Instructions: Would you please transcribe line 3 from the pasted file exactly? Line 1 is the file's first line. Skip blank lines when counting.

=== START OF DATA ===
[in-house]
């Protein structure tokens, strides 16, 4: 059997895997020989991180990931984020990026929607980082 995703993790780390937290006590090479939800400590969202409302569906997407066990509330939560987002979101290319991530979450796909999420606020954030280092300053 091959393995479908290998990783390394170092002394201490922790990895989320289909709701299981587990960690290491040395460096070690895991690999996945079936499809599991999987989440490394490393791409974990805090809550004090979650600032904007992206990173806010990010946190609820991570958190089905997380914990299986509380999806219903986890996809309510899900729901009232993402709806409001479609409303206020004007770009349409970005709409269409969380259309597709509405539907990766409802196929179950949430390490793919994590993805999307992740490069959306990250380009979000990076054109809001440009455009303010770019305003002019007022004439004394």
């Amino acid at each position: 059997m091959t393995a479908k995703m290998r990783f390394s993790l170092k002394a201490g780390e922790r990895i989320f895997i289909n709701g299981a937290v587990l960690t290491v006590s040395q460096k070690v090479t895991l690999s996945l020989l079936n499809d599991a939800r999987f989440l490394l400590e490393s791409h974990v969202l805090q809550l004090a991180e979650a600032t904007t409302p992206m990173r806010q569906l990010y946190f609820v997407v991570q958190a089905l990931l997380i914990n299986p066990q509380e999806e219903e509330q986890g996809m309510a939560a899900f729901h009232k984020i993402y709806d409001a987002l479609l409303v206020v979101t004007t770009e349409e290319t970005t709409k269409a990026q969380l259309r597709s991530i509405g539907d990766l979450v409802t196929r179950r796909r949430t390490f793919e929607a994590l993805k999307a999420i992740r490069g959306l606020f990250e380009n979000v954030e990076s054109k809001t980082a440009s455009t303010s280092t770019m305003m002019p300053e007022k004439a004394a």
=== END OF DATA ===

């Amino acid at each position: 059997m091959t393995a479908k995703m290998r990783f390394s993790l170092k002394a201490g780390e922790r990895i989320f895997i289909n709701g299981a937290v587990l960690t290491v006590s040395q460096k070690v090479t895991l690999s996945l020989l079936n499809d599991a939800r999987f989440l490394l400590e490393s791409h974990v969202l805090q809550l004090a991180e979650a600032t904007t409302p992206m990173r806010q569906l990010y946190f609820v997407v991570q958190a089905l990931l997380i914990n299986p066990q509380e999806e219903e509330q986890g996809m309510a939560a899900f729901h009232k984020i993402y709806d409001a987002l479609l409303v206020v979101t004007t770009e349409e290319t970005t709409k269409a990026q969380l259309r597709s991530i509405g539907d990766l979450v409802t196929r179950r796909r949430t390490f793919e929607a994590l993805k999307a999420i992740r490069g959306l606020f990250e380009n979000v954030e990076s054109k809001t980082a440009s455009t303010s280092t770019m305003m002019p300053e007022k004439a004394a």